How are you connected to the Center for Student Diversity and Inclusion (CSDI) or the Office of Hispanic Initiatives (OHI)?
I am connected to the OHI through the Goizueta Fellowship. I am currently entering my second year of being a Goizueta Fellow, and as such, I am involved in many of the events that the OHI puts on throughout the year.
What advice would you give to students on succeeding academically at Georgia Tech?
The most important thing to succeeding academically at Georgia Tech would be to have or develop good time management skills. Though it may sound cliché, it is very difficult to be successful at a place like Tech if you are not devoting enough time for studying and/or homework. This also includes recognizing which classes you are struggling in and setting apart more time for those classes while still properly balancing a full workload. Finally, it is important that this time management also extend into one’s personal life. Though often overlooked, it is important to set apart some personal time in one’s schedule to get away from the rigor of academics every once in a while.
What advice would you give to students on acclimating socially to Georgia Tech?
For acclimating socially, it is important to find people that share a similar interest. For me, I always played baseball growing up and, so I quickly sought out Georgia Tech Club Baseball and joined, so I could find others that shared this passion. Similarly, when I would hear others talk about baseball in class, I would try and join the conversation so that I could meet new people. We all have our interests outside of school, and it is important to find others that share that interest through some sort of campus organization.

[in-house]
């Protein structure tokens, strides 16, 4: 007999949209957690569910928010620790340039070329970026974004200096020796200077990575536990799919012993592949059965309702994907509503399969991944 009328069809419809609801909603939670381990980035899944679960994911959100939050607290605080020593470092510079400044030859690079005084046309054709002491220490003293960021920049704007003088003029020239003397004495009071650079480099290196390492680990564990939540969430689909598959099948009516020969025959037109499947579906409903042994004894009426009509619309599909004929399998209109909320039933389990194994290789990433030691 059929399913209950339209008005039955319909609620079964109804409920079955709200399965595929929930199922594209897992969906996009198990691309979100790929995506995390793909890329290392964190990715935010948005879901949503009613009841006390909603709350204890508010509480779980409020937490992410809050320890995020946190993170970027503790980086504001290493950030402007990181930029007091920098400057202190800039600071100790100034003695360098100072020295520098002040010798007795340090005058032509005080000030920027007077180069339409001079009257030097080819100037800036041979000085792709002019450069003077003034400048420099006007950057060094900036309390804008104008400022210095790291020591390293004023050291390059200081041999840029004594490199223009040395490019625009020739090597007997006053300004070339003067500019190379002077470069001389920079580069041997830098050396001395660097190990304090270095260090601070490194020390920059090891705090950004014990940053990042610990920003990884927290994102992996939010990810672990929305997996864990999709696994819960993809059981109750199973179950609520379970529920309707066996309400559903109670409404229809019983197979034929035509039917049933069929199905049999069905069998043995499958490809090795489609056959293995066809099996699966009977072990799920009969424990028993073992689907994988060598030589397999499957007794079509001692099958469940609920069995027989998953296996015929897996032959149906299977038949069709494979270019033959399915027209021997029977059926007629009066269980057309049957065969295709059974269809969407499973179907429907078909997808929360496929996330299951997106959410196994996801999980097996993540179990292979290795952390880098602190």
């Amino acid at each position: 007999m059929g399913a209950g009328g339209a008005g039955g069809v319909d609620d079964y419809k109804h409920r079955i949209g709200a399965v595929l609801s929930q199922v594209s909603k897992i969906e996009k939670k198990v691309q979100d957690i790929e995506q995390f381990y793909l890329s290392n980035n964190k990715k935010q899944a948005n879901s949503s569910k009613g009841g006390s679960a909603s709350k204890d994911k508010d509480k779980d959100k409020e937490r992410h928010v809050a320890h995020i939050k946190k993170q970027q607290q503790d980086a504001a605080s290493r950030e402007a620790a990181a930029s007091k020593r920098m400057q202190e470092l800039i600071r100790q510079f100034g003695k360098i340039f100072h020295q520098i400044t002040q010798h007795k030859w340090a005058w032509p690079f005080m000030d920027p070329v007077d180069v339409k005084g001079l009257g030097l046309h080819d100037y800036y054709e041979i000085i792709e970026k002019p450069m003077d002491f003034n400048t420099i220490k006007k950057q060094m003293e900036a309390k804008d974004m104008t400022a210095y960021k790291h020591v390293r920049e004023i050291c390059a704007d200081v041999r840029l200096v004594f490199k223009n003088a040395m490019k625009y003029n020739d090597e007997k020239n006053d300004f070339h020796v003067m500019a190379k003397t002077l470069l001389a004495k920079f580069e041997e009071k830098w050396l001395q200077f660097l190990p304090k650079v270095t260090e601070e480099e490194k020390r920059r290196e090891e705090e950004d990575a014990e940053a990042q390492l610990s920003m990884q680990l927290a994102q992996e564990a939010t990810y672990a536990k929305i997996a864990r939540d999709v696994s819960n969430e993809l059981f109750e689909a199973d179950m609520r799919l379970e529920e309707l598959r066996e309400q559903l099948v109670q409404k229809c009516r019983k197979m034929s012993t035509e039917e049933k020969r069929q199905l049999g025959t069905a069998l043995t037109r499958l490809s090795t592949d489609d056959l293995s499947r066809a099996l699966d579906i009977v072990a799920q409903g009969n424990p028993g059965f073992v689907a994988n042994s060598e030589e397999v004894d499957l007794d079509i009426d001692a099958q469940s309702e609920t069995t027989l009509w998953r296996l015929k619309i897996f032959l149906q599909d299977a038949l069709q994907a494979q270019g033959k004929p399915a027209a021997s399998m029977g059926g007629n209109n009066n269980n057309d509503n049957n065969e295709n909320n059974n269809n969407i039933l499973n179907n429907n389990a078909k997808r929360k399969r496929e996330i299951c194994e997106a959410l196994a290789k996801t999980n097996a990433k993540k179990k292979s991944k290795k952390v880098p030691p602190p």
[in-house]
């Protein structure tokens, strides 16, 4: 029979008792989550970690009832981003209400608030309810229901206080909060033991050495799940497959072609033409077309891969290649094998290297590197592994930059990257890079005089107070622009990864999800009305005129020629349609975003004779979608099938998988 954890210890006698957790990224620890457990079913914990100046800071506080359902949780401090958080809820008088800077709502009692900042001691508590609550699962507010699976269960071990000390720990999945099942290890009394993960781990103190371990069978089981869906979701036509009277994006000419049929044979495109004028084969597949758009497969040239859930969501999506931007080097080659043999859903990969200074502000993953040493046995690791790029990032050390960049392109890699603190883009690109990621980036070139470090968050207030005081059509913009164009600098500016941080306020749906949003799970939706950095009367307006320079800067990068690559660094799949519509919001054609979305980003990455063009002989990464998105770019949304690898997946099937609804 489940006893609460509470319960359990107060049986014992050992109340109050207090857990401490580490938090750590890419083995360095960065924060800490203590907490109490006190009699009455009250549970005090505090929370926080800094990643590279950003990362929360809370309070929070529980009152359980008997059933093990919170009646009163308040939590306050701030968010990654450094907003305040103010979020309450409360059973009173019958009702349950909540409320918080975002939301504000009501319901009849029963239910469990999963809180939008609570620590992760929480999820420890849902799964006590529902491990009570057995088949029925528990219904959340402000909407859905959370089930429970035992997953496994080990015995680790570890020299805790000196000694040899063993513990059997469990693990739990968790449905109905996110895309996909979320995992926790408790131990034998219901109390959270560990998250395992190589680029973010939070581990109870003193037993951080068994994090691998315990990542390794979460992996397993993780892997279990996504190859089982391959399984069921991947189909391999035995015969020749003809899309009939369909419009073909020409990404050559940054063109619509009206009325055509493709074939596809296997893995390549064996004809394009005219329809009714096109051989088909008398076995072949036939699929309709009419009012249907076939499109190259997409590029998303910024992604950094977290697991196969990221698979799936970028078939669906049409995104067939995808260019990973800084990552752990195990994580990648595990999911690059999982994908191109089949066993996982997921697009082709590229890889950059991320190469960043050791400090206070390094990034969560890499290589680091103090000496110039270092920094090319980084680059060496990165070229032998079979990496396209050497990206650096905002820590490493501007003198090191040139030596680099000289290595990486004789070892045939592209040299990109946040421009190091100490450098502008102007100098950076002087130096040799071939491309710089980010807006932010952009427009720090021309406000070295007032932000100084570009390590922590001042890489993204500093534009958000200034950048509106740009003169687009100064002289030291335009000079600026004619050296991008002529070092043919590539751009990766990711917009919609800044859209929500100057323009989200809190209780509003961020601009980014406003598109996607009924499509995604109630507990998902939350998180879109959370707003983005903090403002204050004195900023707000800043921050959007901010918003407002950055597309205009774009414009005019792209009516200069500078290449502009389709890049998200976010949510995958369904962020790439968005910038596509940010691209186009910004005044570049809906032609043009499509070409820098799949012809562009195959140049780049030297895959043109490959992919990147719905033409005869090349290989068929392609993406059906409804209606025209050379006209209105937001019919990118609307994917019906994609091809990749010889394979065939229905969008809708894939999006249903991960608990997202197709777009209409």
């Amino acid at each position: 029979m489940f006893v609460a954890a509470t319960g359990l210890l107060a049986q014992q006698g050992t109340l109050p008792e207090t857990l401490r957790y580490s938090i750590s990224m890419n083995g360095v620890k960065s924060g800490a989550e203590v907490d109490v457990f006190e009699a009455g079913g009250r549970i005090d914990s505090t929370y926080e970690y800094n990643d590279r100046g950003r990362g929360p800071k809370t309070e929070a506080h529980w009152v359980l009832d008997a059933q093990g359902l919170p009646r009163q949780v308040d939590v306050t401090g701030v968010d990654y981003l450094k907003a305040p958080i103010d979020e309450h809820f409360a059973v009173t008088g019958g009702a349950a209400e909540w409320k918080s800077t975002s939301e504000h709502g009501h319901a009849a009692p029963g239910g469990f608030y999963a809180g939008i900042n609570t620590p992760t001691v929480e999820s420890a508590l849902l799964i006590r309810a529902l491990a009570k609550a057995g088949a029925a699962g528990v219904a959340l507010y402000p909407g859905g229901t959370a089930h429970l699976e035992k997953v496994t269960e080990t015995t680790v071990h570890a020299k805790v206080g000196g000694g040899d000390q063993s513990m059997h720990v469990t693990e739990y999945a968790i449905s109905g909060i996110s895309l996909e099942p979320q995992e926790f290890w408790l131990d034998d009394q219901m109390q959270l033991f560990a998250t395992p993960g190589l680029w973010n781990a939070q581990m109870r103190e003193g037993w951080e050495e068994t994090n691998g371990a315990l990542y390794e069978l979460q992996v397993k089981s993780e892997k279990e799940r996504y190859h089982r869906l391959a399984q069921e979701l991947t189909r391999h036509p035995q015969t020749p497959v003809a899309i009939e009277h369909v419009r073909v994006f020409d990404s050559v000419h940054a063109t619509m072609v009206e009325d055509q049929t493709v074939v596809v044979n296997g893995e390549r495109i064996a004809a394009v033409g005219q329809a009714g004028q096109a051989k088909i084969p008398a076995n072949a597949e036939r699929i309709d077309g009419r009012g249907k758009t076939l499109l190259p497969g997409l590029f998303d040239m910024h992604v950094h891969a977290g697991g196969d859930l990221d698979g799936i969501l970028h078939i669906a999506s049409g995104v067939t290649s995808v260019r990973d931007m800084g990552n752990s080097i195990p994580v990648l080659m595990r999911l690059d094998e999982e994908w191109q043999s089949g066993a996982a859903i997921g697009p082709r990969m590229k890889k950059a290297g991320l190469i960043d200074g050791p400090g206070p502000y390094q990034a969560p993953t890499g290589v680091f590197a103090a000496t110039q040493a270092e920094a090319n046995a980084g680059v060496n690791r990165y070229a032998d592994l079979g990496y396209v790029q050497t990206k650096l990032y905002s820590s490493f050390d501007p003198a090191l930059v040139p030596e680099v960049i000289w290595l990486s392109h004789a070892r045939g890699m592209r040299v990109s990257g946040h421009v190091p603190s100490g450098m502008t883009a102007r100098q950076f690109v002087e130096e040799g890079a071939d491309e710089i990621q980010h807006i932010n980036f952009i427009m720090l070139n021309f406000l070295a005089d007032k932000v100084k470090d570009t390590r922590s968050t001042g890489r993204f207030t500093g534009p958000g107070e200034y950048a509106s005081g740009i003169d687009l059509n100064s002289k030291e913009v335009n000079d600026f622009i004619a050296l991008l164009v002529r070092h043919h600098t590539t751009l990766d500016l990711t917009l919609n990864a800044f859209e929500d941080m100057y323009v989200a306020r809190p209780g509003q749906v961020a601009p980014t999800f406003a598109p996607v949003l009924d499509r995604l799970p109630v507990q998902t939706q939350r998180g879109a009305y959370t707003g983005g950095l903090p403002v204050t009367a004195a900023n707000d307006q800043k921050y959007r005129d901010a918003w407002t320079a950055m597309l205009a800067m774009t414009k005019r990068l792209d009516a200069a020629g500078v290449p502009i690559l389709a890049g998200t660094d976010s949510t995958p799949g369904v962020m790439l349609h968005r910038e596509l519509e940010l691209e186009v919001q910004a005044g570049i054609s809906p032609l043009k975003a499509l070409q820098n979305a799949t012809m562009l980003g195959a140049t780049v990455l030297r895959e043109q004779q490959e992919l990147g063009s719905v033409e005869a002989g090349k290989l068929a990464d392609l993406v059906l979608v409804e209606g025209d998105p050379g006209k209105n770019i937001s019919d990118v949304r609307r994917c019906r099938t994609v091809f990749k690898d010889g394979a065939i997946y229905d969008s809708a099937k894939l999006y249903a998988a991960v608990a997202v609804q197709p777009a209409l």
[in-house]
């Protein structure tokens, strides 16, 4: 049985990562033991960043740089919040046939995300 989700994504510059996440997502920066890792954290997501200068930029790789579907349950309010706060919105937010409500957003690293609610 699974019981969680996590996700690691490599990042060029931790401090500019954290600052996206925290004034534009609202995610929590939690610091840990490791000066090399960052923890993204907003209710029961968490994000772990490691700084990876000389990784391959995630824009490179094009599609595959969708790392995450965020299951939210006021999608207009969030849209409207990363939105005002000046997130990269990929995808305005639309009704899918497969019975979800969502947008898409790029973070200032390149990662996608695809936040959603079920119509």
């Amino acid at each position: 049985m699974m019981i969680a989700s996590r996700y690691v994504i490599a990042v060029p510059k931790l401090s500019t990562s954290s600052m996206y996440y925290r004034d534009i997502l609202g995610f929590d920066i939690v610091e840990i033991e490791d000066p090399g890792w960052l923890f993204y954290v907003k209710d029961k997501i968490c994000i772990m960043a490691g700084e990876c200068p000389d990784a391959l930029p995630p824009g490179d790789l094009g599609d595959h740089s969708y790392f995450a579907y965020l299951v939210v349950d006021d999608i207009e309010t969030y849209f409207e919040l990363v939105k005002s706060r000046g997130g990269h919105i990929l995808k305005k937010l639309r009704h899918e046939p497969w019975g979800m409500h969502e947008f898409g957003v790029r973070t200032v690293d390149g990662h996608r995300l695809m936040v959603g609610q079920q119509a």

Where have you worked while at Georgia Tech, and what did you enjoy about that experience?
As a Ph.D. student, I have only worked in the lab of Corey Wilson in EBB; I do not have much time for any other on or off campus jobs. I have enjoyed my experience of being a Ph.D. student thus far, mainly due to the degree of flexibility that I have been afforded, both in terms of my schedule and the projects that I get to work on. Flexibility in these two areas has really allowed for me to remain motivated on my work.
What has been your favorite Georgia Tech experience?
My favorite Georgia Tech experience was when I was first accepted and got to visit the school for the first time. Georgia Tech is an outstanding institution academically, so first and foremost, I was ecstatic to have been accepted. When I came to visit, the campus was beautiful. Starting a Ph.D. program, I knew that it would be important to find a place where I could truly feel at home and that was Georgia Tech.
What are you involved with on campus, and why?
Aside from the OHI, I am involved in several programs that are provided through the CEED office. Last summer, I was a graduate mentor for the SURE Program, an undergraduate research program that attracted students from around the nation. I participated in a similar program as an undergraduate, and I saw immense value in it, so I decided to become involved to help younger students that were thinking about graduate school. I then went on to become a Peer 2 Peer Mentor, another program through the CEED office, which allows me to mentor younger Georgia Tech students. I decided to become involved in this after my experience with the SURE Program when I realized how important it is for younger students to have a mentor to whom they can come with questions and when they need advice.